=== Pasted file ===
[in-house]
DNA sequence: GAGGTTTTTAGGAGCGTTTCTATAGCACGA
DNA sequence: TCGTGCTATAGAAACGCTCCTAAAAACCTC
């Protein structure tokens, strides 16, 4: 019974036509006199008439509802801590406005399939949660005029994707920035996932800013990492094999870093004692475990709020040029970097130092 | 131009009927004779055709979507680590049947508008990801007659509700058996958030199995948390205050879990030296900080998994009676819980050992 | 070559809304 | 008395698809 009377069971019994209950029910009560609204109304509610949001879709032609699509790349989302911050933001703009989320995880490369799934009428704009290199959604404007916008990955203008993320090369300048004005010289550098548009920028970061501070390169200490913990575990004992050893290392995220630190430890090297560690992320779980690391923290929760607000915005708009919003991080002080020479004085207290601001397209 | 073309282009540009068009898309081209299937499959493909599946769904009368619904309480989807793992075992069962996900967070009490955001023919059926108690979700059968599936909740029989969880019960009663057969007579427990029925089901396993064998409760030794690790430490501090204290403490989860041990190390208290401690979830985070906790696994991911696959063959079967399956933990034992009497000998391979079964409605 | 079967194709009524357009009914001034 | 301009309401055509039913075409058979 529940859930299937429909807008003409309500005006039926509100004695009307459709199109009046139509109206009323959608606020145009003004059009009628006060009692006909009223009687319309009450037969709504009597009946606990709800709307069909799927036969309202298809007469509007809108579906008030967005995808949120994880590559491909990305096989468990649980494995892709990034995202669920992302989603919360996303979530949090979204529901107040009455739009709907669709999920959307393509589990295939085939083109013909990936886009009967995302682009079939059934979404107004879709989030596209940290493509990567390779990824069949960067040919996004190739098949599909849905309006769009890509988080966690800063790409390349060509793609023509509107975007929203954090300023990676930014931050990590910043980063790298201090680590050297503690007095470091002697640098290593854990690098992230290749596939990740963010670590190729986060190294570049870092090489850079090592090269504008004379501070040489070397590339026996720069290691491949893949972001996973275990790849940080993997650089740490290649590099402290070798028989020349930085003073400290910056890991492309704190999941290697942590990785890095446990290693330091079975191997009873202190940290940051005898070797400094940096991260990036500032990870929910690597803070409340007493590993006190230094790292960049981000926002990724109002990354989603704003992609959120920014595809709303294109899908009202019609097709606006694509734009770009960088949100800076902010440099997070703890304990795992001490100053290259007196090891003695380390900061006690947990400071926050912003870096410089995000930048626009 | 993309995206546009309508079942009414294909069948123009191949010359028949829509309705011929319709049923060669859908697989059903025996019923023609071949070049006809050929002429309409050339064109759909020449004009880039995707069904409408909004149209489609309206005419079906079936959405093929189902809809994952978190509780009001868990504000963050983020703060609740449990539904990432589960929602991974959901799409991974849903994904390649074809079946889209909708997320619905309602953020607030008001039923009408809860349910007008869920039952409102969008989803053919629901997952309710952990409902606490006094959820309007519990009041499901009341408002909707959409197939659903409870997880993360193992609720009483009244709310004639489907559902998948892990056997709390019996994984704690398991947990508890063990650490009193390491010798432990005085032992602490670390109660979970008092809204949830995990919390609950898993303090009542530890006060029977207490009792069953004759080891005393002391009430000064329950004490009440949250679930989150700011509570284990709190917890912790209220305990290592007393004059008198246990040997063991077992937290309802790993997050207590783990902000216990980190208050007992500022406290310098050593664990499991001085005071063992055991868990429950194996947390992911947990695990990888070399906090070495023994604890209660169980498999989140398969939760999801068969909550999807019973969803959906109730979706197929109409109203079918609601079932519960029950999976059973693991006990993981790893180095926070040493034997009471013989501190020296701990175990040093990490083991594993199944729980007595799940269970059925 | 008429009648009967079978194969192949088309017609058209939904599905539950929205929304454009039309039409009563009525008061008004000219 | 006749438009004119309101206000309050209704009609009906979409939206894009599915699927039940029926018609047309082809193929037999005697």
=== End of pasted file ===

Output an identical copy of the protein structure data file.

[in-house]
DNA sequence: GAGGTTTTTAGGAGCGTTTCTATAGCACGA
DNA sequence: TCGTGCTATAGAAACGCTCCTAAAAACCTC
């Protein structure tokens, strides 16, 4: 019974036509006199008439509802801590406005399939949660005029994707920035996932800013990492094999870093004692475990709020040029970097130092 | 131009009927004779055709979507680590049947508008990801007659509700058996958030199995948390205050879990030296900080998994009676819980050992 | 070559809304 | 008395698809 009377069971019994209950029910009560609204109304509610949001879709032609699509790349989302911050933001703009989320995880490369799934009428704009290199959604404007916008990955203008993320090369300048004005010289550098548009920028970061501070390169200490913990575990004992050893290392995220630190430890090297560690992320779980690391923290929760607000915005708009919003991080002080020479004085207290601001397209 | 073309282009540009068009898309081209299937499959493909599946769904009368619904309480989807793992075992069962996900967070009490955001023919059926108690979700059968599936909740029989969880019960009663057969007579427990029925089901396993064998409760030794690790430490501090204290403490989860041990190390208290401690979830985070906790696994991911696959063959079967399956933990034992009497000998391979079964409605 | 079967194709009524357009009914001034 | 301009309401055509039913075409058979 529940859930299937429909807008003409309500005006039926509100004695009307459709199109009046139509109206009323959608606020145009003004059009009628006060009692006909009223009687319309009450037969709504009597009946606990709800709307069909799927036969309202298809007469509007809108579906008030967005995808949120994880590559491909990305096989468990649980494995892709990034995202669920992302989603919360996303979530949090979204529901107040009455739009709907669709999920959307393509589990295939085939083109013909990936886009009967995302682009079939059934979404107004879709989030596209940290493509990567390779990824069949960067040919996004190739098949599909849905309006769009890509988080966690800063790409390349060509793609023509509107975007929203954090300023990676930014931050990590910043980063790298201090680590050297503690007095470091002697640098290593854990690098992230290749596939990740963010670590190729986060190294570049870092090489850079090592090269504008004379501070040489070397590339026996720069290691491949893949972001996973275990790849940080993997650089740490290649590099402290070798028989020349930085003073400290910056890991492309704190999941290697942590990785890095446990290693330091079975191997009873202190940290940051005898070797400094940096991260990036500032990870929910690597803070409340007493590993006190230094790292960049981000926002990724109002990354989603704003992609959120920014595809709303294109899908009202019609097709606006694509734009770009960088949100800076902010440099997070703890304990795992001490100053290259007196090891003695380390900061006690947990400071926050912003870096410089995000930048626009 | 993309995206546009309508079942009414294909069948123009191949010359028949829509309705011929319709049923060669859908697989059903025996019923023609071949070049006809050929002429309409050339064109759909020449004009880039995707069904409408909004149209489609309206005419079906079936959405093929189902809809994952978190509780009001868990504000963050983020703060609740449990539904990432589960929602991974959901799409991974849903994904390649074809079946889209909708997320619905309602953020607030008001039923009408809860349910007008869920039952409102969008989803053919629901997952309710952990409902606490006094959820309007519990009041499901009341408002909707959409197939659903409870997880993360193992609720009483009244709310004639489907559902998948892990056997709390019996994984704690398991947990508890063990650490009193390491010798432990005085032992602490670390109660979970008092809204949830995990919390609950898993303090009542530890006060029977207490009792069953004759080891005393002391009430000064329950004490009440949250679930989150700011509570284990709190917890912790209220305990290592007393004059008198246990040997063991077992937290309802790993997050207590783990902000216990980190208050007992500022406290310098050593664990499991001085005071063992055991868990429950194996947390992911947990695990990888070399906090070495023994604890209660169980498999989140398969939760999801068969909550999807019973969803959906109730979706197929109409109203079918609601079932519960029950999976059973693991006990993981790893180095926070040493034997009471013989501190020296701990175990040093990490083991594993199944729980007595799940269970059925 | 008429009648009967079978194969192949088309017609058209939904599905539950929205929304454009039309039409009563009525008061008004000219 | 006749438009004119309101206000309050209704009609009906979409939206894009599915699927039940029926018609047309082809193929037999005697």